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May Day is Lei Day in Hawaii, and it happens this weekend. Here's where to go for celebrations.

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Sunday is May 1 — May Day. Around the world the celebrations range from end-of-winter Maypole dancing to rallies commemorating workers’ union efforts. Here in Hawaii, May Day is Lei Day — a day dedicated to celebrating Hawaiian culture.

You’ll find a few more music and hula shows on May Day, popular with residents and visitors. And, on this day in particular, you’ll see our symbol of aloha — fresh, fragrant and colorful lei — draped over shoulders everywhere in the Islands. 

One of the largest celebrations is Honolulu’s official city Lei Day festivities at Waikiki’s Kapiolani Park Bandstand, 9 a.m. to 5:30 p.m. It’s free and open to the public.

If you go, make sure your camera is ready for the investiture of the 2011 Lei Queen and her court, set for 11 a.m. to 12:30 p.m. Selection of Lei Day royalty is based on lei-making skills, hula, poise and other attributes, according to the pageant’s organizers. You’ll also want to snap photos of stunning entries in the Lei Contest, which will be displayed from 12:30 p.m. to 5:30 p.m.

If you would like to try your hand at lei making in advance of the big day, free workshops are now under way in Kailua and Kaneohe. Participants are asked to bring their own fresh flowers and greenery. For more details, click here.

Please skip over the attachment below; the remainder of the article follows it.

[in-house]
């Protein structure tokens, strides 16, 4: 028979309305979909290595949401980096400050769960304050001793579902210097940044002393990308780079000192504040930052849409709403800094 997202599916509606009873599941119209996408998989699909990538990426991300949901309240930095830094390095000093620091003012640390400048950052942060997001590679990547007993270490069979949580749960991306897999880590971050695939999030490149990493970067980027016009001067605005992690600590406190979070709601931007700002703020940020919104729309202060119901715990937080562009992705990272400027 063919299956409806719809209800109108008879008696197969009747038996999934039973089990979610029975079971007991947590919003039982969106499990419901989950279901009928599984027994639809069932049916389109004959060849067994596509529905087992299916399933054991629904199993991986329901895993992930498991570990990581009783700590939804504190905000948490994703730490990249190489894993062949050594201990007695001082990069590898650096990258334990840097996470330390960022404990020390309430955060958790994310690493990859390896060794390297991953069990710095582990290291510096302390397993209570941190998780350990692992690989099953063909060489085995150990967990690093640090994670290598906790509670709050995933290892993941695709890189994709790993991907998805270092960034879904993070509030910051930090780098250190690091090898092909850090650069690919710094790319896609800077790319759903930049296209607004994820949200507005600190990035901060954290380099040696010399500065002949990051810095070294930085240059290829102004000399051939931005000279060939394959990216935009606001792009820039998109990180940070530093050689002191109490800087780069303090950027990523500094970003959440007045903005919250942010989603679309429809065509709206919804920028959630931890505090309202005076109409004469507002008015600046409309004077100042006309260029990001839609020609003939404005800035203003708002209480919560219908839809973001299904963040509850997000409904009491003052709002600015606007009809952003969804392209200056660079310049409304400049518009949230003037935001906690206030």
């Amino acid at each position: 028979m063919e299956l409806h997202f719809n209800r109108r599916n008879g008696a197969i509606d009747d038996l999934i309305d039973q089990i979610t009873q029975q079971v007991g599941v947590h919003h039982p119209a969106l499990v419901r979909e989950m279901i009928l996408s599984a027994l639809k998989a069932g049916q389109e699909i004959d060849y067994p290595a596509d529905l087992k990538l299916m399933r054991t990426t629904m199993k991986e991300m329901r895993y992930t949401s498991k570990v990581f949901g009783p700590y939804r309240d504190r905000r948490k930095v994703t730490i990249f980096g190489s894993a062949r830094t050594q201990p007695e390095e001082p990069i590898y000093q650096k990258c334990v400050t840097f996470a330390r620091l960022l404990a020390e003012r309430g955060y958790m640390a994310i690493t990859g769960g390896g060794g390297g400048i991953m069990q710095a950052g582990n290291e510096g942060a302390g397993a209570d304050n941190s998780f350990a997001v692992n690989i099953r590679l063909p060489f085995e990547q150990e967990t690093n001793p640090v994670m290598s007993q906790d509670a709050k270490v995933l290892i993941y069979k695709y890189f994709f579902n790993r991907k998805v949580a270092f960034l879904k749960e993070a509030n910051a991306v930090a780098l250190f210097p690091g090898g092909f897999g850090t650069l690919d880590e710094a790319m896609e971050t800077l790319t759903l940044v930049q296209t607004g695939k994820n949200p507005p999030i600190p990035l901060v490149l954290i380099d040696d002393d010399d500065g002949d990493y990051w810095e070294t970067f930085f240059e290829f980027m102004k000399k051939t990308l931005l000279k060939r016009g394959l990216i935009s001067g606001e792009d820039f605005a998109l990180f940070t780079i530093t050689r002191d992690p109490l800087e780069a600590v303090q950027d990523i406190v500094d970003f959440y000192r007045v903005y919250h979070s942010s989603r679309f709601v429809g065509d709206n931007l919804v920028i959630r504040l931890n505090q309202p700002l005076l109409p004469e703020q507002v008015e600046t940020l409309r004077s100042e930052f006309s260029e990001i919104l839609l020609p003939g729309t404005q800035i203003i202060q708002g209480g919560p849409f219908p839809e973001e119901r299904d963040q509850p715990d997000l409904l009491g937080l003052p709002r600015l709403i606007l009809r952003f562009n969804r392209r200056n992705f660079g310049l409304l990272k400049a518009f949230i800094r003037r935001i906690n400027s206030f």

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The origins of Hawaii’s celebration of May Day as Lei Day date back to 1927, when Honolulu Star-Bulletin writer Don Blanding advocated for the creation of a day dedicated to honoring lei-making and the custom of wearing lei. Blanding’s co-worker at the newspaper, columnist Grace Tower Warren, suggested holding the celebration on May 1 and coined the phrase “May Day is Lei Day.”

Soon after, musician Leonard “Red” Hawk, and his wife Ruth Hawk, penned the tune May Day is Lei Day in Hawaii. The ditty was reportedly first presented as a foxtrot but was rearranged in the late 1920s as a Hawaiian mele for hula.

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Here and on the next page, you’ll find a list of Lei Day events and activities statewide.


Lei Day, He Moolelo O Na Lei

This free event, in its sixth year, focuses on the history and culture tied to the  “story of the lei.” There will be lei-making demonstrations as well as Hawaiian music and hula performances from 11 a.m. to 4 p.m. on Sun., May 1, in Kalakaua Park in Hilo. For additional information, call (808) 961-5711, or click here.

Lei Day Festival

Volcano Art Center, in Volcano, will host this family-oriented event, from 10 a.m. to 3 p.m. on Sun., May 1. Festivities include a lei-making contest and display, hula and ukulele performances, talk-story sessions, and guided tours of the native forest area. For more information, call (808) 967-8222, or click here.

NEXT PAGE: Kauai, Maui and Oahu celebrations tied to Lei Day

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